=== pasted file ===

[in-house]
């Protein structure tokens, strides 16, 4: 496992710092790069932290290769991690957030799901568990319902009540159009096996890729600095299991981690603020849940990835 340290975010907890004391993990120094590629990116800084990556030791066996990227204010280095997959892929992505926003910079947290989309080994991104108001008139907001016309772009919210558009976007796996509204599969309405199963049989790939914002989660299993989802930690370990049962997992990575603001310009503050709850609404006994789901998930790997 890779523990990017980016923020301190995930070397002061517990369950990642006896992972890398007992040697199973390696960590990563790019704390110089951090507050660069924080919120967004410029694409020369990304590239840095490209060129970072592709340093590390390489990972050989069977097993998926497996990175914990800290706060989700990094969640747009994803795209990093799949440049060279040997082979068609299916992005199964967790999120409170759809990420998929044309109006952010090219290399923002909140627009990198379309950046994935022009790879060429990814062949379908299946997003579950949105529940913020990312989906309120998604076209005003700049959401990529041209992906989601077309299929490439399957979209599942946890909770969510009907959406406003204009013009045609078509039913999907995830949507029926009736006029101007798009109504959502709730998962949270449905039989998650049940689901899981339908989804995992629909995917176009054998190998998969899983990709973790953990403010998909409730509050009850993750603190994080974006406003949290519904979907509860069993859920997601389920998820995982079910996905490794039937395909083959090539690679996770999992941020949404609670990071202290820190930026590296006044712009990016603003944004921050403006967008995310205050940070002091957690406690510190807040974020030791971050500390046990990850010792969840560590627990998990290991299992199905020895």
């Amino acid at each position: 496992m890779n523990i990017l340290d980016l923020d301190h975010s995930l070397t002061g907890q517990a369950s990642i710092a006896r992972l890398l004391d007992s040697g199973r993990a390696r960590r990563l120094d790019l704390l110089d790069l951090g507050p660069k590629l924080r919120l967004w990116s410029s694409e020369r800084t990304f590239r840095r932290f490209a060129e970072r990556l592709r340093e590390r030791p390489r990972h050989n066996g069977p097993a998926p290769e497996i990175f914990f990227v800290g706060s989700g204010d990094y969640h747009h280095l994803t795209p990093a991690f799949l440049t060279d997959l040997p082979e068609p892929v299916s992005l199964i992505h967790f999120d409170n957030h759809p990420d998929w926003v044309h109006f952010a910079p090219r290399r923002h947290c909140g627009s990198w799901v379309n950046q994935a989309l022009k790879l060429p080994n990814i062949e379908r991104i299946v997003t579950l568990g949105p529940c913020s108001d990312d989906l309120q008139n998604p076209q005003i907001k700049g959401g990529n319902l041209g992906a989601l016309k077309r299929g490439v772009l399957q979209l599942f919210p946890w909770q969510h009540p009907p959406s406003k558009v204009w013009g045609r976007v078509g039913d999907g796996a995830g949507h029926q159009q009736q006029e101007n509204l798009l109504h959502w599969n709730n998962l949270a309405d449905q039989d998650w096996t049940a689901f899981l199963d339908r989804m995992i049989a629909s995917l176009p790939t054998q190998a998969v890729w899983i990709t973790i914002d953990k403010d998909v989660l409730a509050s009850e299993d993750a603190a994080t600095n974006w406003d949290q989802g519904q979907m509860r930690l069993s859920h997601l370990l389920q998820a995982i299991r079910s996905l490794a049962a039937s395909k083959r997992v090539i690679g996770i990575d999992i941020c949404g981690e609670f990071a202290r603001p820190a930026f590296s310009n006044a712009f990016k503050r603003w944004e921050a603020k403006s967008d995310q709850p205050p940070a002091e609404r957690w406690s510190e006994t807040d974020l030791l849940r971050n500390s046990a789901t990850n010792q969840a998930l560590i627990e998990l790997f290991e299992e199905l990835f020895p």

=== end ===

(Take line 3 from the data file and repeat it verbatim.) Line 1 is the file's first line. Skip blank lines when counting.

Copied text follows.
């Amino acid at each position: 496992m890779n523990i990017l340290d980016l923020d301190h975010s995930l070397t002061g907890q517990a369950s990642i710092a006896r992972l890398l004391d007992s040697g199973r993990a390696r960590r990563l120094d790019l704390l110089d790069l951090g507050p660069k590629l924080r919120l967004w990116s410029s694409e020369r800084t990304f590239r840095r932290f490209a060129e970072r990556l592709r340093e590390r030791p390489r990972h050989n066996g069977p097993a998926p290769e497996i990175f914990f990227v800290g706060s989700g204010d990094y969640h747009h280095l994803t795209p990093a991690f799949l440049t060279d997959l040997p082979e068609p892929v299916s992005l199964i992505h967790f999120d409170n957030h759809p990420d998929w926003v044309h109006f952010a910079p090219r290399r923002h947290c909140g627009s990198w799901v379309n950046q994935a989309l022009k790879l060429p080994n990814i062949e379908r991104i299946v997003t579950l568990g949105p529940c913020s108001d990312d989906l309120q008139n998604p076209q005003i907001k700049g959401g990529n319902l041209g992906a989601l016309k077309r299929g490439v772009l399957q979209l599942f919210p946890w909770q969510h009540p009907p959406s406003k558009v204009w013009g045609r976007v078509g039913d999907g796996a995830g949507h029926q159009q009736q006029e101007n509204l798009l109504h959502w599969n709730n998962l949270a309405d449905q039989d998650w096996t049940a689901f899981l199963d339908r989804m995992i049989a629909s995917l176009p790939t054998q190998a998969v890729w899983i990709t973790i914002d953990k403010d998909v989660l409730a509050s009850e299993d993750a603190a994080t600095n974006w406003d949290q989802g519904q979907m509860r930690l069993s859920h997601l370990l389920q998820a995982i299991r079910s996905l490794a049962a039937s395909k083959r997992v090539i690679g996770i990575d999992i941020c949404g981690e609670f990071a202290r603001p820190a930026f590296s310009n006044a712009f990016k503050r603003w944004e921050a603020k403006s967008d995310q709850p205050p940070a002091e609404r957690w406690s510190e006994t807040d974020l030791l849940r971050n500390s046990a789901t990850n010792q969840a998930l560590i627990e998990l790997f290991e299992e199905l990835f020895p």